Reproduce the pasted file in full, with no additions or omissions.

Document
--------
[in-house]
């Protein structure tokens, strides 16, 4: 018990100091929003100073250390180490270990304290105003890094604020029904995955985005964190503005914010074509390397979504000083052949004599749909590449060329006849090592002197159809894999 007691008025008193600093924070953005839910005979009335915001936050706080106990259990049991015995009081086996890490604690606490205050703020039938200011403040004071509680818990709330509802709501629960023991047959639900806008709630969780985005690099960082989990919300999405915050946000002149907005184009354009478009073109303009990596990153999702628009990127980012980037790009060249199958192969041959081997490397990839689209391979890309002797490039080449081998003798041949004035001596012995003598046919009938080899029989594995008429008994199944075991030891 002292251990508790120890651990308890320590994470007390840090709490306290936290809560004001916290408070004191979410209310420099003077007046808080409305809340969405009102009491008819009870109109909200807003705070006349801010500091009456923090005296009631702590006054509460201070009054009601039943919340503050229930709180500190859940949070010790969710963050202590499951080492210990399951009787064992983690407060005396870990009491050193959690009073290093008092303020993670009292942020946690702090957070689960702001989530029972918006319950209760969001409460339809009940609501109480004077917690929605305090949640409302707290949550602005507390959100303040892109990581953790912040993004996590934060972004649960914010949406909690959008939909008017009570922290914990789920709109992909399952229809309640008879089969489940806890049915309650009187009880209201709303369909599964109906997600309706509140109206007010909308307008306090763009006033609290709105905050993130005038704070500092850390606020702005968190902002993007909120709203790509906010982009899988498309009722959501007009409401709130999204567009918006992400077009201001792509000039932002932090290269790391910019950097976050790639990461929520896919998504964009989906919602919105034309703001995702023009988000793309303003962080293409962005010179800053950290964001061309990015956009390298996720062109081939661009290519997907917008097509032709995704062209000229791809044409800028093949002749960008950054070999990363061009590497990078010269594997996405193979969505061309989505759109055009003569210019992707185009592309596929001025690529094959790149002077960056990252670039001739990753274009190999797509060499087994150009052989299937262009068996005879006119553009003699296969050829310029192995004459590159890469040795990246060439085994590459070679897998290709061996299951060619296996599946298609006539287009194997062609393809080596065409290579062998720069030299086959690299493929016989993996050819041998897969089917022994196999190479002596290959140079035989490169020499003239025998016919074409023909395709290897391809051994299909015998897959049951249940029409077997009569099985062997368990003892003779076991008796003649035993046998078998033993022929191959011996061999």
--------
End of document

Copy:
[in-house]
């Protein structure tokens, strides 16, 4: 018990100091929003100073250390180490270990304290105003890094604020029904995955985005964190503005914010074509390397979504000083052949004599749909590449060329006849090592002197159809894999 007691008025008193600093924070953005839910005979009335915001936050706080106990259990049991015995009081086996890490604690606490205050703020039938200011403040004071509680818990709330509802709501629960023991047959639900806008709630969780985005690099960082989990919300999405915050946000002149907005184009354009478009073109303009990596990153999702628009990127980012980037790009060249199958192969041959081997490397990839689209391979890309002797490039080449081998003798041949004035001596012995003598046919009938080899029989594995008429008994199944075991030891 002292251990508790120890651990308890320590994470007390840090709490306290936290809560004001916290408070004191979410209310420099003077007046808080409305809340969405009102009491008819009870109109909200807003705070006349801010500091009456923090005296009631702590006054509460201070009054009601039943919340503050229930709180500190859940949070010790969710963050202590499951080492210990399951009787064992983690407060005396870990009491050193959690009073290093008092303020993670009292942020946690702090957070689960702001989530029972918006319950209760969001409460339809009940609501109480004077917690929605305090949640409302707290949550602005507390959100303040892109990581953790912040993004996590934060972004649960914010949406909690959008939909008017009570922290914990789920709109992909399952229809309640008879089969489940806890049915309650009187009880209201709303369909599964109906997600309706509140109206007010909308307008306090763009006033609290709105905050993130005038704070500092850390606020702005968190902002993007909120709203790509906010982009899988498309009722959501007009409401709130999204567009918006992400077009201001792509000039932002932090290269790391910019950097976050790639990461929520896919998504964009989906919602919105034309703001995702023009988000793309303003962080293409962005010179800053950290964001061309990015956009390298996720062109081939661009290519997907917008097509032709995704062209000229791809044409800028093949002749960008950054070999990363061009590497990078010269594997996405193979969505061309989505759109055009003569210019992707185009592309596929001025690529094959790149002077960056990252670039001739990753274009190999797509060499087994150009052989299937262009068996005879006119553009003699296969050829310029192995004459590159890469040795990246060439085994590459070679897998290709061996299951060619296996599946298609006539287009194997062609393809080596065409290579062998720069030299086959690299493929016989993996050819041998897969089917022994196999190479002596290959140079035989490169020499003239025998016919074409023909395709290897391809051994299909015998897959049951249940029409077997009569099985062997368990003892003779076991008796003649035993046998078998033993022929191959011996061999």